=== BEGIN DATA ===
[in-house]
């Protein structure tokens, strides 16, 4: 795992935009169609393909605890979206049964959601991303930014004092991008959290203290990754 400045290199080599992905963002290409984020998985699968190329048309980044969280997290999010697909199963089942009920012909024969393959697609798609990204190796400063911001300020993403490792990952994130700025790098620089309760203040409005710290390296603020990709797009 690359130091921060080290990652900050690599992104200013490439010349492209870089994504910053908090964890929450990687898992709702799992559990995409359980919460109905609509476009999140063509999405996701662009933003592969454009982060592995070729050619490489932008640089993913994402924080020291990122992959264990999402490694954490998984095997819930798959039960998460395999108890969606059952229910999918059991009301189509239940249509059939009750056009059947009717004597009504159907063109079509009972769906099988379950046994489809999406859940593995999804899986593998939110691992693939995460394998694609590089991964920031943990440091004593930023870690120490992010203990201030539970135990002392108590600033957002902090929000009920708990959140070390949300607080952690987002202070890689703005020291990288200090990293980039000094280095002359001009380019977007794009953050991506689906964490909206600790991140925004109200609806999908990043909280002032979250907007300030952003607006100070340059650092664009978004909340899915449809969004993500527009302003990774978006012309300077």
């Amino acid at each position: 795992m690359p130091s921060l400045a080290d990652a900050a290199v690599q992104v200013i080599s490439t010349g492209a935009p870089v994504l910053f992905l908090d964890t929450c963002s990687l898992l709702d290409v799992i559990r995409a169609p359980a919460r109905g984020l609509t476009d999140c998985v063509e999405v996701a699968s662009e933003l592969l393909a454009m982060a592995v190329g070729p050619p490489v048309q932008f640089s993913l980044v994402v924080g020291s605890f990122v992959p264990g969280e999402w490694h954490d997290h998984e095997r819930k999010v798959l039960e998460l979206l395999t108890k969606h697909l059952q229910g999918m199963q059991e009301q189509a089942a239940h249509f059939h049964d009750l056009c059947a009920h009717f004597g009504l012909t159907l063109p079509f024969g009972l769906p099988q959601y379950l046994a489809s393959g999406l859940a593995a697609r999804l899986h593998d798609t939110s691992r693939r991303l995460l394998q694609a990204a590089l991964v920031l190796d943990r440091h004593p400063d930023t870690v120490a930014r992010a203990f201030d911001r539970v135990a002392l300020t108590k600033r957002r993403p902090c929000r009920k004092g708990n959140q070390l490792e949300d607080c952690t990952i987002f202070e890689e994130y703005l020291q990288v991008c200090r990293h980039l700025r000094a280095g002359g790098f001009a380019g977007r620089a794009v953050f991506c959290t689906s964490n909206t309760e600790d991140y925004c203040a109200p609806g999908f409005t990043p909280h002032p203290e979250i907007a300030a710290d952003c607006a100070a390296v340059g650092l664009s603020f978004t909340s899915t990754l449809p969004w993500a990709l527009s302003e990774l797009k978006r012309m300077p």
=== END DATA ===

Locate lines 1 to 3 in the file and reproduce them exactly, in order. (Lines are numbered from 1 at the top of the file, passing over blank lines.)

[in-house]
């Protein structure tokens, strides 16, 4: 795992935009169609393909605890979206049964959601991303930014004092991008959290203290990754 400045290199080599992905963002290409984020998985699968190329048309980044969280997290999010697909199963089942009920012909024969393959697609798609990204190796400063911001300020993403490792990952994130700025790098620089309760203040409005710290390296603020990709797009 690359130091921060080290990652900050690599992104200013490439010349492209870089994504910053908090964890929450990687898992709702799992559990995409359980919460109905609509476009999140063509999405996701662009933003592969454009982060592995070729050619490489932008640089993913994402924080020291990122992959264990999402490694954490998984095997819930798959039960998460395999108890969606059952229910999918059991009301189509239940249509059939009750056009059947009717004597009504159907063109079509009972769906099988379950046994489809999406859940593995999804899986593998939110691992693939995460394998694609590089991964920031943990440091004593930023870690120490992010203990201030539970135990002392108590600033957002902090929000009920708990959140070390949300607080952690987002202070890689703005020291990288200090990293980039000094280095002359001009380019977007794009953050991506689906964490909206600790991140925004109200609806999908990043909280002032979250907007300030952003607006100070340059650092664009978004909340899915449809969004993500527009302003990774978006012309300077």
């Amino acid at each position: 795992m690359p130091s921060l400045a080290d990652a900050a290199v690599q992104v200013i080599s490439t010349g492209a935009p870089v994504l910053f992905l908090d964890t929450c963002s990687l898992l709702d290409v799992i559990r995409a169609p359980a919460r109905g984020l609509t476009d999140c998985v063509e999405v996701a699968s662009e933003l592969l393909a454009m982060a592995v190329g070729p050619p490489v048309q932008f640089s993913l980044v994402v924080g020291s605890f990122v992959p264990g969280e999402w490694h954490d997290h998984e095997r819930k999010v798959l039960e998460l979206l395999t108890k969606h697909l059952q229910g999918m199963q059991e009301q189509a089942a239940h249509f059939h049964d009750l056009c059947a009920h009717f004597g009504l012909t159907l063109p079509f024969g009972l769906p099988q959601y379950l046994a489809s393959g999406l859940a593995a697609r999804l899986h593998d798609t939110s691992r693939r991303l995460l394998q694609a990204a590089l991964v920031l190796d943990r440091h004593p400063d930023t870690v120490a930014r992010a203990f201030d911001r539970v135990a002392l300020t108590k600033r957002r993403p902090c929000r009920k004092g708990n959140q070390l490792e949300d607080c952690t990952i987002f202070e890689e994130y703005l020291q990288v991008c200090r990293h980039l700025r000094a280095g002359g790098f001009a380019g977007r620089a794009v953050f991506c959290t689906s964490n909206t309760e600790d991140y925004c203040a109200p609806g999908f409005t990043p909280h002032p203290e979250i907007a300030a710290d952003c607006a100070a390296v340059g650092l664009s603020f978004t909340s899915t990754l449809p969004w993500a990709l527009s302003e990774l797009k978006r012309m300077p």